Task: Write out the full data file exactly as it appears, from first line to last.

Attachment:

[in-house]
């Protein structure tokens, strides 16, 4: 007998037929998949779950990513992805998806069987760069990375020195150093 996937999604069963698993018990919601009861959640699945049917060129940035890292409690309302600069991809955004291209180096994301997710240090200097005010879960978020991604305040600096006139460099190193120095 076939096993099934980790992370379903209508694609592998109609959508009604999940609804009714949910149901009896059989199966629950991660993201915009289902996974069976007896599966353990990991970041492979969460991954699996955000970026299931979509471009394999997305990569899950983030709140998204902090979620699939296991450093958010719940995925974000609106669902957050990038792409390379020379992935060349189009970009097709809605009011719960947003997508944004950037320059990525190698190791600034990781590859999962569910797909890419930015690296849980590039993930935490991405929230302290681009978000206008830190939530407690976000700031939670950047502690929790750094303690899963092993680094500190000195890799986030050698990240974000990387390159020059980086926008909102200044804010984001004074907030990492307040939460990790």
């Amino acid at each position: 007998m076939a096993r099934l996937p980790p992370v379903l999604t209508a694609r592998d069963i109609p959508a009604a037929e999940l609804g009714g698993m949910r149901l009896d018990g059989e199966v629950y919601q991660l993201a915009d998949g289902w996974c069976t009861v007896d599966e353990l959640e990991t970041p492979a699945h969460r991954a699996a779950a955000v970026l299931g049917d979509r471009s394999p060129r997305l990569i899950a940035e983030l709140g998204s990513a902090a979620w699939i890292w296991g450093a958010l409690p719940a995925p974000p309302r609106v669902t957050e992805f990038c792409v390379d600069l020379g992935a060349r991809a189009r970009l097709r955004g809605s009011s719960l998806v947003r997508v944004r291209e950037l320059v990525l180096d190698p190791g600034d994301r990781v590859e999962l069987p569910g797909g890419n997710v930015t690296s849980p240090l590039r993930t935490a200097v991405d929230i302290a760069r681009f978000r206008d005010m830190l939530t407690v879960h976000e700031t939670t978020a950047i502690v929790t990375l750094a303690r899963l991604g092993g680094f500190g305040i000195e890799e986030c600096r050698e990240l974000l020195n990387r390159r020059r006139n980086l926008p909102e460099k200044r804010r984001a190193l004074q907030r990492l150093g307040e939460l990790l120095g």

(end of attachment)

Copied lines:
[in-house]
């Protein structure tokens, strides 16, 4: 007998037929998949779950990513992805998806069987760069990375020195150093 996937999604069963698993018990919601009861959640699945049917060129940035890292409690309302600069991809955004291209180096994301997710240090200097005010879960978020991604305040600096006139460099190193120095 076939096993099934980790992370379903209508694609592998109609959508009604999940609804009714949910149901009896059989199966629950991660993201915009289902996974069976007896599966353990990991970041492979969460991954699996955000970026299931979509471009394999997305990569899950983030709140998204902090979620699939296991450093958010719940995925974000609106669902957050990038792409390379020379992935060349189009970009097709809605009011719960947003997508944004950037320059990525190698190791600034990781590859999962569910797909890419930015690296849980590039993930935490991405929230302290681009978000206008830190939530407690976000700031939670950047502690929790750094303690899963092993680094500190000195890799986030050698990240974000990387390159020059980086926008909102200044804010984001004074907030990492307040939460990790």
């Amino acid at each position: 007998m076939a096993r099934l996937p980790p992370v379903l999604t209508a694609r592998d069963i109609p959508a009604a037929e999940l609804g009714g698993m949910r149901l009896d018990g059989e199966v629950y919601q991660l993201a915009d998949g289902w996974c069976t009861v007896d599966e353990l959640e990991t970041p492979a699945h969460r991954a699996a779950a955000v970026l299931g049917d979509r471009s394999p060129r997305l990569i899950a940035e983030l709140g998204s990513a902090a979620w699939i890292w296991g450093a958010l409690p719940a995925p974000p309302r609106v669902t957050e992805f990038c792409v390379d600069l020379g992935a060349r991809a189009r970009l097709r955004g809605s009011s719960l998806v947003r997508v944004r291209e950037l320059v990525l180096d190698p190791g600034d994301r990781v590859e999962l069987p569910g797909g890419n997710v930015t690296s849980p240090l590039r993930t935490a200097v991405d929230i302290a760069r681009f978000r206008d005010m830190l939530t407690v879960h976000e700031t939670t978020a950047i502690v929790t990375l750094a303690r899963l991604g092993g680094f500190g305040i000195e890799e986030c600096r050698e990240l974000l020195n990387r390159r020059r006139n980086l926008p909102e460099k200044r804010r984001a190193l004074q907030r990492l150093g307040e939460l990790l120095g």